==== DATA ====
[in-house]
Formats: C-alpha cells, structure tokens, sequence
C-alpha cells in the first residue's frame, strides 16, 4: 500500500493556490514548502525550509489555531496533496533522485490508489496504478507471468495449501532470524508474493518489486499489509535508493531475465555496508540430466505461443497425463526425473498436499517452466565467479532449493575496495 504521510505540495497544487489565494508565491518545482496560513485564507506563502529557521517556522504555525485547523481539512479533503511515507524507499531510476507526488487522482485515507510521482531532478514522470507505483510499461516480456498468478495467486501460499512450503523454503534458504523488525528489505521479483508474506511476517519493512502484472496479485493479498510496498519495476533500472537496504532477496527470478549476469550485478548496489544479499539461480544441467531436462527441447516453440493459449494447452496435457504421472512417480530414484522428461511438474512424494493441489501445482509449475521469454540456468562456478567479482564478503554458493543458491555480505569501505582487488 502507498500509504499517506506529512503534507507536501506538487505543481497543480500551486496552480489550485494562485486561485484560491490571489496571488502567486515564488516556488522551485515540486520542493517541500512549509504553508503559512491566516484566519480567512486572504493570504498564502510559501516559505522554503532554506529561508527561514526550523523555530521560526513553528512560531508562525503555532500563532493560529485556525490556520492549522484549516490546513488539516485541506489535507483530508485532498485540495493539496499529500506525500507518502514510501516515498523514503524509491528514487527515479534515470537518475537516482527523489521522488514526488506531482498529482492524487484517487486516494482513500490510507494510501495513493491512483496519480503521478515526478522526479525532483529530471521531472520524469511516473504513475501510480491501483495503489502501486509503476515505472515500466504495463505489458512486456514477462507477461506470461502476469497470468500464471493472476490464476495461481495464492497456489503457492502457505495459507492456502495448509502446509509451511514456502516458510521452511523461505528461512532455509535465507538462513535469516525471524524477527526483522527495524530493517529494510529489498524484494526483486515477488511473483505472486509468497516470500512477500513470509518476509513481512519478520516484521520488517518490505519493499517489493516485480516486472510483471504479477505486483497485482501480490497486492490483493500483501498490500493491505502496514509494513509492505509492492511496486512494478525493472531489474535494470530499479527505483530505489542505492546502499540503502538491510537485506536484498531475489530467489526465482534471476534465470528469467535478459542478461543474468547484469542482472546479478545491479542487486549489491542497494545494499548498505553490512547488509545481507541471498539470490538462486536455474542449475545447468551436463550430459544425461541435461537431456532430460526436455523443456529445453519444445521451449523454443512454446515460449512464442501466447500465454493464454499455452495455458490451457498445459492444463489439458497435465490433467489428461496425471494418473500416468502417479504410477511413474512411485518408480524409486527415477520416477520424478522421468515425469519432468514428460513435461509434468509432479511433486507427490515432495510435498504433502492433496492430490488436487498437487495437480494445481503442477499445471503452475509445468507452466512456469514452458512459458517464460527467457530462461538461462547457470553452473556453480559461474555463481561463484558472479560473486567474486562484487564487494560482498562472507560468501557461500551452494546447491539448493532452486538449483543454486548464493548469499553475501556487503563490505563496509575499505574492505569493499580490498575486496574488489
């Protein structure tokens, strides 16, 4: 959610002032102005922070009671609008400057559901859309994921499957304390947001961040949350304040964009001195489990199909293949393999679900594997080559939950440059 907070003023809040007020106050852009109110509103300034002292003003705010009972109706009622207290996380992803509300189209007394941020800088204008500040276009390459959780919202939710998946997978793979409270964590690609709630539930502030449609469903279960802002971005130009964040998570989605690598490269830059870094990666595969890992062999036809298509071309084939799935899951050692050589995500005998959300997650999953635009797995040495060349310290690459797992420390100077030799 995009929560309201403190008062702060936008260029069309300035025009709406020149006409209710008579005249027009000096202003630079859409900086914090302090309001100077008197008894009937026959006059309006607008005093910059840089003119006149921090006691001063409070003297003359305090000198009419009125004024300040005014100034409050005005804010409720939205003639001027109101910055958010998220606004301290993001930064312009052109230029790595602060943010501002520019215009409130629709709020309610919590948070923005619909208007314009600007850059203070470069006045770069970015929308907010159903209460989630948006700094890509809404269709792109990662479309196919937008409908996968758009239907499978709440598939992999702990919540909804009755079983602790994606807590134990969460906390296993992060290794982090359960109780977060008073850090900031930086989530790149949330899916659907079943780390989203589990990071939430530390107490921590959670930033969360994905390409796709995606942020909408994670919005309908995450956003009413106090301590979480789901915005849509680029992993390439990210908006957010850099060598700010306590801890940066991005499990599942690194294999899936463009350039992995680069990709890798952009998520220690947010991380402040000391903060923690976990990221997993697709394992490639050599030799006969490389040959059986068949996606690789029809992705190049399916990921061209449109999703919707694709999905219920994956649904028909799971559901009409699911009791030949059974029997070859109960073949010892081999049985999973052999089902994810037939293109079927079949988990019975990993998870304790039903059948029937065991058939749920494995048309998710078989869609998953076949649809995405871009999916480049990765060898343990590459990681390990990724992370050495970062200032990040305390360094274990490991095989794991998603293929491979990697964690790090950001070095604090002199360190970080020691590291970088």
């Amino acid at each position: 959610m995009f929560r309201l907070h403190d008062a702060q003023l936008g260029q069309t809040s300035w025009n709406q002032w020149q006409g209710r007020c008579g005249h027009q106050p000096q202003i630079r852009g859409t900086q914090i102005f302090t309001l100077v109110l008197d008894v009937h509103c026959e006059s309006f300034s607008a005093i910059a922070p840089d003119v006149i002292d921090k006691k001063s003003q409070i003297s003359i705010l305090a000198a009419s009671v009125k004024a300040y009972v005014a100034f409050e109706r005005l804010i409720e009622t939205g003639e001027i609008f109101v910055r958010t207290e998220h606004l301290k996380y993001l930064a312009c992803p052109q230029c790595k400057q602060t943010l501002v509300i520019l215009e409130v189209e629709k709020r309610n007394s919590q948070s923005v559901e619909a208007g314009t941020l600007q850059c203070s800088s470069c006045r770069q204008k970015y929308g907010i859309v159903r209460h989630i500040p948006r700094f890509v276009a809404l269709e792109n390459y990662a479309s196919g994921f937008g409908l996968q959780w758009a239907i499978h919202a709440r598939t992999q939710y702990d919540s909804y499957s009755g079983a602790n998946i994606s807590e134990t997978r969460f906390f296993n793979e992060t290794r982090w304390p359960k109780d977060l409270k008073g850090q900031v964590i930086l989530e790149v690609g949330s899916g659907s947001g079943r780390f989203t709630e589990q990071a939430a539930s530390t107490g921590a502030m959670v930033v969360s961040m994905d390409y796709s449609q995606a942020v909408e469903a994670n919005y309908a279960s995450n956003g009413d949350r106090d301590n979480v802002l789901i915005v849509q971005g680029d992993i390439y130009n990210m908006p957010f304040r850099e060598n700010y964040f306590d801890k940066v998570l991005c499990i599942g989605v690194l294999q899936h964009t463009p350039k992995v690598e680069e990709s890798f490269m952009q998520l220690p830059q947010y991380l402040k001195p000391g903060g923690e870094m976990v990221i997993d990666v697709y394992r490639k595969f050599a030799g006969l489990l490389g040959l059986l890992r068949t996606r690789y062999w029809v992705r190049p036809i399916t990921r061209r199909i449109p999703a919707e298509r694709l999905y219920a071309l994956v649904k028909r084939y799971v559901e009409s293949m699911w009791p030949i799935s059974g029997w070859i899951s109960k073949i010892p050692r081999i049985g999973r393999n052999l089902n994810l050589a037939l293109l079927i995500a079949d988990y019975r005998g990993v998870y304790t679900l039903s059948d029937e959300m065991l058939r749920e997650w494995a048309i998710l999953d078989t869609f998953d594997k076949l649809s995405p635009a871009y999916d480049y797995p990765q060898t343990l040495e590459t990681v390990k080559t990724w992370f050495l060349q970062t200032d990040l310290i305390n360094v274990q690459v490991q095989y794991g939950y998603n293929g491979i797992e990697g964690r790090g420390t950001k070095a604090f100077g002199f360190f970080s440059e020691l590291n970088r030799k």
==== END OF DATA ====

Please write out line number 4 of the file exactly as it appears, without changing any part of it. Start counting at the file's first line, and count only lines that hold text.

């Protein structure tokens, strides 16, 4: 959610002032102005922070009671609008400057559901859309994921499957304390947001961040949350304040964009001195489990199909293949393999679900594997080559939950440059 907070003023809040007020106050852009109110509103300034002292003003705010009972109706009622207290996380992803509300189209007394941020800088204008500040276009390459959780919202939710998946997978793979409270964590690609709630539930502030449609469903279960802002971005130009964040998570989605690598490269830059870094990666595969890992062999036809298509071309084939799935899951050692050589995500005998959300997650999953635009797995040495060349310290690459797992420390100077030799 995009929560309201403190008062702060936008260029069309300035025009709406020149006409209710008579005249027009000096202003630079859409900086914090302090309001100077008197008894009937026959006059309006607008005093910059840089003119006149921090006691001063409070003297003359305090000198009419009125004024300040005014100034409050005005804010409720939205003639001027109101910055958010998220606004301290993001930064312009052109230029790595602060943010501002520019215009409130629709709020309610919590948070923005619909208007314009600007850059203070470069006045770069970015929308907010159903209460989630948006700094890509809404269709792109990662479309196919937008409908996968758009239907499978709440598939992999702990919540909804009755079983602790994606807590134990969460906390296993992060290794982090359960109780977060008073850090900031930086989530790149949330899916659907079943780390989203589990990071939430530390107490921590959670930033969360994905390409796709995606942020909408994670919005309908995450956003009413106090301590979480789901915005849509680029992993390439990210908006957010850099060598700010306590801890940066991005499990599942690194294999899936463009350039992995680069990709890798952009998520220690947010991380402040000391903060923690976990990221997993697709394992490639050599030799006969490389040959059986068949996606690789029809992705190049399916990921061209449109999703919707694709999905219920994956649904028909799971559901009409699911009791030949059974029997070859109960073949010892081999049985999973052999089902994810037939293109079927079949988990019975990993998870304790039903059948029937065991058939749920494995048309998710078989869609998953076949649809995405871009999916480049990765060898343990590459990681390990990724992370050495970062200032990040305390360094274990490991095989794991998603293929491979990697964690790090950001070095604090002199360190970080020691590291970088």